Sonoma County officials could have sent out an emergency alert to every cellphone in the region on Sunday night as the fire grew, but chose not to, saying such a widespread alarm would have hampered emergency efforts. Instead, Nixle SMS and email alerts were broadcast — the first of these text messages going out at 10:51 p.m., and used a system called SoCo Alerts to notify people via cellphone; both are limited to those who sign up for these services. Officials also used a reverse 911 system that called landlines in certain areas.[17] At 11:58 p.m., firefighters called for an evacuation order encompassing the area between the city of Calistoga and Santa Rosa. [18]

October 9[edit]

The Puerto Vallarta restaurant burns on October 9, 2017
Smoldering remains of the Journey's End Mobile Home Park on October 9, 2017
Remains of a house on Cross Creek Road in Fountaingrove on November 1, 2017
Staircase leading to the west wing buildings of the Hilton Sonoma Wine Country Hotel on November 17, 2017
Overlook view of the damage to the Fountaingrove Inn (foreground) and Journey's End
The historic Fountaingrove Round Barn before and after the fire

By 1 a.m. on Monday, the fire, spreading quickly to the south and west, had reached Santa Rosa city limits.[13] The front entered the city from the north,[19] moving into the Fountaingrove area, then moving down ravines between Mark West Springs Road and Fountaingrove Parkway.[20] At about 1:30 a.m., Sonoma County officials began to evacuate neighborhoods in and around Santa Rosa.[20] In all, tens of thousands of people were evacuated with very little notice.[21]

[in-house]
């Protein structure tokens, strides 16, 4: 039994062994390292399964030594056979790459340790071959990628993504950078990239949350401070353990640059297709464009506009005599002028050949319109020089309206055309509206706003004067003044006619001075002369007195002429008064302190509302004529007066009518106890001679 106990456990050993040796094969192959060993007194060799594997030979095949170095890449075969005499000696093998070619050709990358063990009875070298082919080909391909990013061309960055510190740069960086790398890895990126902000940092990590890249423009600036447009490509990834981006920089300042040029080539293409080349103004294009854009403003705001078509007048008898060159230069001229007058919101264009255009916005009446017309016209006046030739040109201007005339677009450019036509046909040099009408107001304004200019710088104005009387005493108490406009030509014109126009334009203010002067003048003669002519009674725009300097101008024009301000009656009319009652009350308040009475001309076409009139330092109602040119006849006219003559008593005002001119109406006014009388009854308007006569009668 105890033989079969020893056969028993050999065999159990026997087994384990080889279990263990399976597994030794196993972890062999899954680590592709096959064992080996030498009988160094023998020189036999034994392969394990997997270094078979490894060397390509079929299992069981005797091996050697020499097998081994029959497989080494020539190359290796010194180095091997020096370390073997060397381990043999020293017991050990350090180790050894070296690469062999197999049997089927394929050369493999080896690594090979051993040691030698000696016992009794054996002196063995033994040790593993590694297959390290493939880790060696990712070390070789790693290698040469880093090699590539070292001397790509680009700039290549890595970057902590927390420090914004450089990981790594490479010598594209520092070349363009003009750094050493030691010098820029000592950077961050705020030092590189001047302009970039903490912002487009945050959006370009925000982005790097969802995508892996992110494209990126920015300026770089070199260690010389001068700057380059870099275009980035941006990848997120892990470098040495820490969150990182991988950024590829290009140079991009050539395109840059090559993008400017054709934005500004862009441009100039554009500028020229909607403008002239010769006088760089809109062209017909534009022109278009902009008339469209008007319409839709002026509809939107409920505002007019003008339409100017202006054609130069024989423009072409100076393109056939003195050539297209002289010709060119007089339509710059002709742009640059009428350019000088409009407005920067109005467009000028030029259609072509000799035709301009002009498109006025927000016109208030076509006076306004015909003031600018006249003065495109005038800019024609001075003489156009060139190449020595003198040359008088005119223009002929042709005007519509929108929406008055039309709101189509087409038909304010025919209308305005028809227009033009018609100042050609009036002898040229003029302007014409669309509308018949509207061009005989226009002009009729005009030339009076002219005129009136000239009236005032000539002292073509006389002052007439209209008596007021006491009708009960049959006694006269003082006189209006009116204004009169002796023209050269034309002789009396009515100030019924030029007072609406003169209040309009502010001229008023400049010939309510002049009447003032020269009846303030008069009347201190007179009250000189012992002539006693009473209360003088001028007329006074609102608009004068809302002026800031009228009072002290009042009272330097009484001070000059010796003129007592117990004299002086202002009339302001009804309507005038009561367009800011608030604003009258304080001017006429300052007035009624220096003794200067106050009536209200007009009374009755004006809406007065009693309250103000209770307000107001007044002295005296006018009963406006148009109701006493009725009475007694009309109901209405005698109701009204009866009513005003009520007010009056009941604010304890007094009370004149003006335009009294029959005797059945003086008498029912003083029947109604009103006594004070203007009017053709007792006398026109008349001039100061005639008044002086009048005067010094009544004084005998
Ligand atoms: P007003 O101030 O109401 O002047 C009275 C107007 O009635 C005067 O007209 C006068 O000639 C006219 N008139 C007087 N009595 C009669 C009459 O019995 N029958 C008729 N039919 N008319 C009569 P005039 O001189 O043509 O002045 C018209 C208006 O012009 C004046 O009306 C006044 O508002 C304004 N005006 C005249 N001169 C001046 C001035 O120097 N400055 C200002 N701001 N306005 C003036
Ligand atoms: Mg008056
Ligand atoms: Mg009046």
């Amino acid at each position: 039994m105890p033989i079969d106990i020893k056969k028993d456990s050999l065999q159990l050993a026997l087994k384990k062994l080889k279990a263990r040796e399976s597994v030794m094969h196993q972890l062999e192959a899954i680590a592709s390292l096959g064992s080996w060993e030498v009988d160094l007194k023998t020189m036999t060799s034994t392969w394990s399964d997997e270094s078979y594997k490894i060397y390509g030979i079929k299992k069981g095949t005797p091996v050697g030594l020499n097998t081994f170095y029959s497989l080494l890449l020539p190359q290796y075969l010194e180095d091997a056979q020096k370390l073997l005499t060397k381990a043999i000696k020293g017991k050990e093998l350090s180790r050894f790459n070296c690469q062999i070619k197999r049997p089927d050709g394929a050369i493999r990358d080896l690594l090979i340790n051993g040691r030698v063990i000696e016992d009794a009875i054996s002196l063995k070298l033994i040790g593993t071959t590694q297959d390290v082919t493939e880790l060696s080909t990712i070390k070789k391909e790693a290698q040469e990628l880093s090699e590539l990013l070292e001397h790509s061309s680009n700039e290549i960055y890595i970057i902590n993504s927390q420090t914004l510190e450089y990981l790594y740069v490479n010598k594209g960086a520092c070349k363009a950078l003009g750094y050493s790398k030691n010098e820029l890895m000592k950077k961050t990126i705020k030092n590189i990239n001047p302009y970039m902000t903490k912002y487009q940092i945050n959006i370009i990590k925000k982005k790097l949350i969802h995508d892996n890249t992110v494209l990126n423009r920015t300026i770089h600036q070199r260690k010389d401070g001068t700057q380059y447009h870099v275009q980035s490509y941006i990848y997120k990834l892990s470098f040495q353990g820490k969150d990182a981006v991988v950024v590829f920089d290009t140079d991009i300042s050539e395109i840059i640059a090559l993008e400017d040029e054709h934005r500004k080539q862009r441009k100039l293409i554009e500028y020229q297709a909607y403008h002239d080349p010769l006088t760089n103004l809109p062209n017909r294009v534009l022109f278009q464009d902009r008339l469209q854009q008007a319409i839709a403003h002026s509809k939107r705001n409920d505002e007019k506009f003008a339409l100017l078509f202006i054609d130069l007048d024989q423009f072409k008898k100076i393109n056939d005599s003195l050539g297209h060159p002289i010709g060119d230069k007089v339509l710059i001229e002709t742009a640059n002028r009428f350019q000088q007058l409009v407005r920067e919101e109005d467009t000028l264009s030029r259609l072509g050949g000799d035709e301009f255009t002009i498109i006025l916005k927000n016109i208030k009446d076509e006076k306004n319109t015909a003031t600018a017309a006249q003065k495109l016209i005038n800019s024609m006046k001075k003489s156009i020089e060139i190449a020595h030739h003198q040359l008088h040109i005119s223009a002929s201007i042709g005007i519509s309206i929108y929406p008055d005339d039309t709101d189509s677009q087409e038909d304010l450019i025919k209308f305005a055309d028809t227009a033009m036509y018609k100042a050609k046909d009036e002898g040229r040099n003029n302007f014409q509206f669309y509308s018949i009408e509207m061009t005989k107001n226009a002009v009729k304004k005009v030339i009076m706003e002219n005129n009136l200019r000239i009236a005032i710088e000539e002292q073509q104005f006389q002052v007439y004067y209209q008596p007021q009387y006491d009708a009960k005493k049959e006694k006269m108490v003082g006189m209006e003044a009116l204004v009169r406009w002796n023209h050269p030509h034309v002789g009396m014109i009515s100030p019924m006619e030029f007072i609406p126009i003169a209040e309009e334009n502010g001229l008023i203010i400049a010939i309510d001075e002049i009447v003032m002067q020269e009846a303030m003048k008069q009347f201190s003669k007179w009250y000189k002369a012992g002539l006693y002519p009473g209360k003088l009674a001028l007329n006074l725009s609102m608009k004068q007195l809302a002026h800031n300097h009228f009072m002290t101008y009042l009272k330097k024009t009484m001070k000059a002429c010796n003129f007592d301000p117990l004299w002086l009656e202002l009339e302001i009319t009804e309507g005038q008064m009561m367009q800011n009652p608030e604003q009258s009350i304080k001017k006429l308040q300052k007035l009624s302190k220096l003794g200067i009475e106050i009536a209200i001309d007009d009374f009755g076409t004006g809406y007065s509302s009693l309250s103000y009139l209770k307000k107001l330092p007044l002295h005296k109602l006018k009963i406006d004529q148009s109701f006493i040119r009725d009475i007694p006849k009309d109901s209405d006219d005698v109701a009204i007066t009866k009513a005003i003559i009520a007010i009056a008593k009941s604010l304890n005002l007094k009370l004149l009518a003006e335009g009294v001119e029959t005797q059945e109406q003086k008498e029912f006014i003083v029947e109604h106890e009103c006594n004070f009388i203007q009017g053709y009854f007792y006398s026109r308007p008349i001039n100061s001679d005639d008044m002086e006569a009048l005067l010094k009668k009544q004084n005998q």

By about 2 a.m., the fire, carried by near hurricane-level winds,[20] had spread further to the west, crossing Highway 101.[12] By 4:30 a.m., the winds had reached their peak speed of more than 60 miles per hour.[13]

The fire devastated the Coffey Park neighborhood,[22][23] where an estimated 1,300 structures, mostly detached homes, were leveled.[24] Meanwhile, east of the highway, the Fountaingrove Inn, the historic Fountaingrove Round Barn nearby, and a large Hilton hotel were destroyed;[25][26] 116 of the 160 units at the Journey's End Mobile Home Park burned to the ground, while the remainder of the park was later red-tagged due to heavy damage.[27] Other damage along several streets bordering Highway 101 included a Kmart store and numerous restaurants that burned to the ground.[28][29]

By noon on Monday, two medical centers in Santa Rosa, Kaiser Permanente and Sutter Health, had been evacuated.[30] Some Kaiser employees reportedly used their personal vehicles to evacuate some of the 130 patients at that hospital.[31]